We suggest the following model to explain the abnormalities in PtdIns(3,5)P2-deficient brain: (1) PtdIns(3,5)P2 is generated at the cytoplasmic surface of the autolysosome as a transient signal that mediates resolution of the autolysosome, possibly by membrane budding. (2) Close physical association of the kinase and phosphatase at the surface of the autolysosome facilitates dynamic regulation of PtdIns(3,5)P2 concentration and the rate of autophagy. (3) The mammalian lysosome and the yeast vacuole undergo repeated cycles of fusion and resolution that are initiated by cycles of PtdIns(3,5)P2 synthesis and breakdown.
The nervous system of Fig4 and Vac14 mutant mice is highly sensitive to deficiency of PtdIns(3,5)P2, with neuronal loss that begins before birth. This sensitivity may be related to the inability of post-mitotic neurons to reduce the abundance of accumulated proteins via cell division. Defects in the response of astrocytes to neuronal injury in the mutant mice may exacerbate neuronal loss. Increased excitotoxicity may also contribute to neurodegeneration, as suggested by recent evidence from the Dolmetsch laboratory that endosomal internalization of the calcium channel CaV1.2 is dependent on the activity of FAB1.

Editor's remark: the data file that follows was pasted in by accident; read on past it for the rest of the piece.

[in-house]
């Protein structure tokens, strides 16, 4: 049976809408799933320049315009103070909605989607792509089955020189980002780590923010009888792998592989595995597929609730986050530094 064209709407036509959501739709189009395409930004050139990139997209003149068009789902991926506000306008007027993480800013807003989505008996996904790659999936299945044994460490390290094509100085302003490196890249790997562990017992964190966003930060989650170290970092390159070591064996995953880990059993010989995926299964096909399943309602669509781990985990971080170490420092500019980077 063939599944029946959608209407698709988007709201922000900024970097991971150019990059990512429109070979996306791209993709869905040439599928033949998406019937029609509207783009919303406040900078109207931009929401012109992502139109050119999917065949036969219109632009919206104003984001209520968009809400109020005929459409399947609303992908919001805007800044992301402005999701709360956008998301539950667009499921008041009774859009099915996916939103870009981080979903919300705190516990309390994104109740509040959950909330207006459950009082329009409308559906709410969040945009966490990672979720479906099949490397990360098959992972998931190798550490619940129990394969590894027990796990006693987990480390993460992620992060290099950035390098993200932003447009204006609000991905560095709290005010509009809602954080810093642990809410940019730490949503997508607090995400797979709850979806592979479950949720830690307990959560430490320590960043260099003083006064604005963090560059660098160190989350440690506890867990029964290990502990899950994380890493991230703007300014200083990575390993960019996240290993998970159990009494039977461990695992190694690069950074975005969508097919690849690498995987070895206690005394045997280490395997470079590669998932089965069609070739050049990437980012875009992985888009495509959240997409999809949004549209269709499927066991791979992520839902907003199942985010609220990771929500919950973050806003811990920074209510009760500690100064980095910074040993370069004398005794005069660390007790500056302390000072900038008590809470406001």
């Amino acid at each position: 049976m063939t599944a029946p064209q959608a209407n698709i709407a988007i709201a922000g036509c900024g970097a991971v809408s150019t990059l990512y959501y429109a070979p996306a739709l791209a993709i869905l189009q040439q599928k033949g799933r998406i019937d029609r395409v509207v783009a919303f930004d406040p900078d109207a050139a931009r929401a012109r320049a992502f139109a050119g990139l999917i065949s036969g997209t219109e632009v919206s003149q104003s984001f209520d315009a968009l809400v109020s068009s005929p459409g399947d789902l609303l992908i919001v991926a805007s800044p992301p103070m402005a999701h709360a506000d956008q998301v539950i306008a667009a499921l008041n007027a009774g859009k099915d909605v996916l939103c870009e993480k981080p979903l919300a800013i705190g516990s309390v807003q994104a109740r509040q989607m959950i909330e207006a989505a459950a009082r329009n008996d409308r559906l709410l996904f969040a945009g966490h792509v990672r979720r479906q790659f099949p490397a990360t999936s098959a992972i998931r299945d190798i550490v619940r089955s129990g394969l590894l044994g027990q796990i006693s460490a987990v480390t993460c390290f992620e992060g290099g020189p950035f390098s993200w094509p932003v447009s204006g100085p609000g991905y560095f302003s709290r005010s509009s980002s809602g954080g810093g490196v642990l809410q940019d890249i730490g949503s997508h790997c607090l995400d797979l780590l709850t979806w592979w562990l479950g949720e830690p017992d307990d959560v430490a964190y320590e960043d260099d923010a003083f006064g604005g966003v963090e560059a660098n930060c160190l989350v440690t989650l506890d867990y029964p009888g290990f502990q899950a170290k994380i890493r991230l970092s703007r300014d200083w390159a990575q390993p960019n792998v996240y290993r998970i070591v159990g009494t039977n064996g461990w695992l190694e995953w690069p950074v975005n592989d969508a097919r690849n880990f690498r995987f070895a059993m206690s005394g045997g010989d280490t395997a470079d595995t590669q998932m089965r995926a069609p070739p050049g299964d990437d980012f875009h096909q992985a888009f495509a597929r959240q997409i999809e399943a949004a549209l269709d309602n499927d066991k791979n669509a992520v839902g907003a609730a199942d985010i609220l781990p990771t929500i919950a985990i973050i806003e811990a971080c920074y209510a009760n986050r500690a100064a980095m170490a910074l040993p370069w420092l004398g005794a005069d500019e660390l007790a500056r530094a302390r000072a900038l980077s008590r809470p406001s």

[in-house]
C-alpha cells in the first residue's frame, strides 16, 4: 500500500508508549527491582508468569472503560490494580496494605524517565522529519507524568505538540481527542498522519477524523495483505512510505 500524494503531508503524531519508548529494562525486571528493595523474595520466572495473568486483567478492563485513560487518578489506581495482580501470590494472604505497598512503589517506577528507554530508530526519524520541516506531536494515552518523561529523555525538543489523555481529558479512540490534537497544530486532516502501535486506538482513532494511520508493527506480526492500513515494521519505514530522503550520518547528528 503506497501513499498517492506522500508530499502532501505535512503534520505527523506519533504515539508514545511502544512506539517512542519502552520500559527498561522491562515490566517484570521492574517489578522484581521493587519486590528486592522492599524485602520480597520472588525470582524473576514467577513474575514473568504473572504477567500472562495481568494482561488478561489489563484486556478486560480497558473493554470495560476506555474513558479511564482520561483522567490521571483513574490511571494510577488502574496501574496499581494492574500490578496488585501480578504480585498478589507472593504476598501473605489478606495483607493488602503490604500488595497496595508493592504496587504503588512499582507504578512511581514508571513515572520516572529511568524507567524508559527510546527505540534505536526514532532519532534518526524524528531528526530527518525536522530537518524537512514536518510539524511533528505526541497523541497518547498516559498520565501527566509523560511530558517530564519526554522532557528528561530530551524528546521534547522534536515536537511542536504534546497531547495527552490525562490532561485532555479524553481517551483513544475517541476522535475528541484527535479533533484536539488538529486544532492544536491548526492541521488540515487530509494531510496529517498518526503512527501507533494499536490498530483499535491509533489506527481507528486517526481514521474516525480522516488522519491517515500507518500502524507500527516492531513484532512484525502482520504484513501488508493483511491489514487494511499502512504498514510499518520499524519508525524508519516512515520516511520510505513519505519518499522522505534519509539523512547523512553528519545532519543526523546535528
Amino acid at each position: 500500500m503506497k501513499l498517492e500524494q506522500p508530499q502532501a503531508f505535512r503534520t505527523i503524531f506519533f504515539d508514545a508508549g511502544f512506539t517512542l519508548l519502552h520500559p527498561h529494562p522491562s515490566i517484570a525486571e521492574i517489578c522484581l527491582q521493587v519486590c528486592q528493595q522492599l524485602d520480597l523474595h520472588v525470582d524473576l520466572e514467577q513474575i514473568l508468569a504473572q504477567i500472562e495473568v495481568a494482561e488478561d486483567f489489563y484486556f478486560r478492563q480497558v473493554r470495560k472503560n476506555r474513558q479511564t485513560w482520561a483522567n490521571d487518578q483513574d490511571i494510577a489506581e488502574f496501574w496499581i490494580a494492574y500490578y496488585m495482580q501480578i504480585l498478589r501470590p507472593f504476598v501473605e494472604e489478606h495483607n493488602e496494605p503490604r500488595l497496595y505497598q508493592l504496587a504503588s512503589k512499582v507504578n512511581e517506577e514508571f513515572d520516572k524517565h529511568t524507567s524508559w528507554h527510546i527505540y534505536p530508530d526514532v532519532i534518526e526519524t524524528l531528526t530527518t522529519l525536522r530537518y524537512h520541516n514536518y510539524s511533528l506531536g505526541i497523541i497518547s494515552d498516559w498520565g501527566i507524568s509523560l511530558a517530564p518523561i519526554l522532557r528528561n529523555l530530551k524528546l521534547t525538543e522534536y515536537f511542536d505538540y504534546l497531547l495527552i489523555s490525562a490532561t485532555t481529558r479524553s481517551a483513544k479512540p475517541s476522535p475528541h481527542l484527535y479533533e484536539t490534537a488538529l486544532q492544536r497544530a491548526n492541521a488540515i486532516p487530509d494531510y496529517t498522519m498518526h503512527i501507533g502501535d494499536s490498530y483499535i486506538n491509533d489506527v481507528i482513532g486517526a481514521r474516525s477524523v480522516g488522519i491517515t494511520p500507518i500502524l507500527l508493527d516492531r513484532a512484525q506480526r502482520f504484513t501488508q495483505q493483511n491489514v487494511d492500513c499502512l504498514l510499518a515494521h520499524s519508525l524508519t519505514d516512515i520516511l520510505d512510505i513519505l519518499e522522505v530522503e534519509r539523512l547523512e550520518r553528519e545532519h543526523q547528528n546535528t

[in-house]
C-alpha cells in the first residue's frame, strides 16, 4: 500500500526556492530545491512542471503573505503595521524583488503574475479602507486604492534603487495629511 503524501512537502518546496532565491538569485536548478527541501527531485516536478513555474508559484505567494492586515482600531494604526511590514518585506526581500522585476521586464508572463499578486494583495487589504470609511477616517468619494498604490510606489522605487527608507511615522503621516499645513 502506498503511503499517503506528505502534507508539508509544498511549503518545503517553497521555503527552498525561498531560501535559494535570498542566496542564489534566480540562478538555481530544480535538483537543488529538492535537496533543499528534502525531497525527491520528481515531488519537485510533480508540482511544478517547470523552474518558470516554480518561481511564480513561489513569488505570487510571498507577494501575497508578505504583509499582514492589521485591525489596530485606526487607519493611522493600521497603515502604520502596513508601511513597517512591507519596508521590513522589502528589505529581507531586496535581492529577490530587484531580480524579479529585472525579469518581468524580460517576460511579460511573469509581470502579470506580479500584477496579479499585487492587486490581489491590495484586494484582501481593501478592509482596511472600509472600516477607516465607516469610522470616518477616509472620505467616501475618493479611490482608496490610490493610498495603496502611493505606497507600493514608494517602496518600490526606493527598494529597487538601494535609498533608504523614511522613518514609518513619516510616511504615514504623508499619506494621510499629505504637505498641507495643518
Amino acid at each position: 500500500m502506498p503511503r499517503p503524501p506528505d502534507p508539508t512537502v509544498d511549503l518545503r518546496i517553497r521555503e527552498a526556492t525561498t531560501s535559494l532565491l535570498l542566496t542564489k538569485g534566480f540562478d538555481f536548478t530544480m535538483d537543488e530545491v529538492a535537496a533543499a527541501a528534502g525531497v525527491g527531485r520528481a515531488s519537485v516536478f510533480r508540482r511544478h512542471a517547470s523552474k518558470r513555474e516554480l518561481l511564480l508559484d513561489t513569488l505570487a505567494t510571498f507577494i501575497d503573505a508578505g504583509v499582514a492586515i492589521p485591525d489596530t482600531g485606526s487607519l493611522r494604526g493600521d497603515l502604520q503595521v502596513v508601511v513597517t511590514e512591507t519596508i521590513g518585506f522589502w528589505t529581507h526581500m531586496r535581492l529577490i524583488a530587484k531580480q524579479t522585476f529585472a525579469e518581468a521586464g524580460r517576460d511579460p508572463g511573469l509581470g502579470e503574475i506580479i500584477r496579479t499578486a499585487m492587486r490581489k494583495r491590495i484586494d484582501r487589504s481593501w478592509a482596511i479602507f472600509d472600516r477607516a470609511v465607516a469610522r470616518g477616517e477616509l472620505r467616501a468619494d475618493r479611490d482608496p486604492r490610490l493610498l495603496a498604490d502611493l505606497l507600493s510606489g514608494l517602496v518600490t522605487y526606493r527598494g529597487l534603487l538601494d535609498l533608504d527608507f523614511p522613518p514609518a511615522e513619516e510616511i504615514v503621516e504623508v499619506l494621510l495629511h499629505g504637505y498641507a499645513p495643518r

Based on the movement disorder in the mutant mice, we tested human FIG4 as a candidate gene for Charcot-Marie-Tooth disease and ALS. We identified recessive loss-of-function mutations of FIG4 in four families with Charcot-Marie-Tooth disease type 4J (OMIM#611228), a severe form of the disease. We also observed heterozygosity for deleterious mutations of FIG4 in six patients with ALS (OMIM# 6122577).
The number of neurological disorders associated with impaired autophagy is rapidly growing. In the best-known examples, mutation of an autophagy substrate generates a toxic protein that is resistant to autophagic degradation and accumulates in p62-positive inclusion bodies like those in the mutant mice. Examples include Parkinson disease and SOD1-based ALS. We propose that the FIG4 mutations in CMT4J and ALS represent another, distinct type of autophagy-related disease that is caused by mutations in the autophagy machinery itself. Growing recognition that impaired autophagy may be a common pathway for many types of neurodegeneration raises the possibility that induction of alternative pathways of protein degradation could provide a common treatment for these genetically heterogeneous disorders.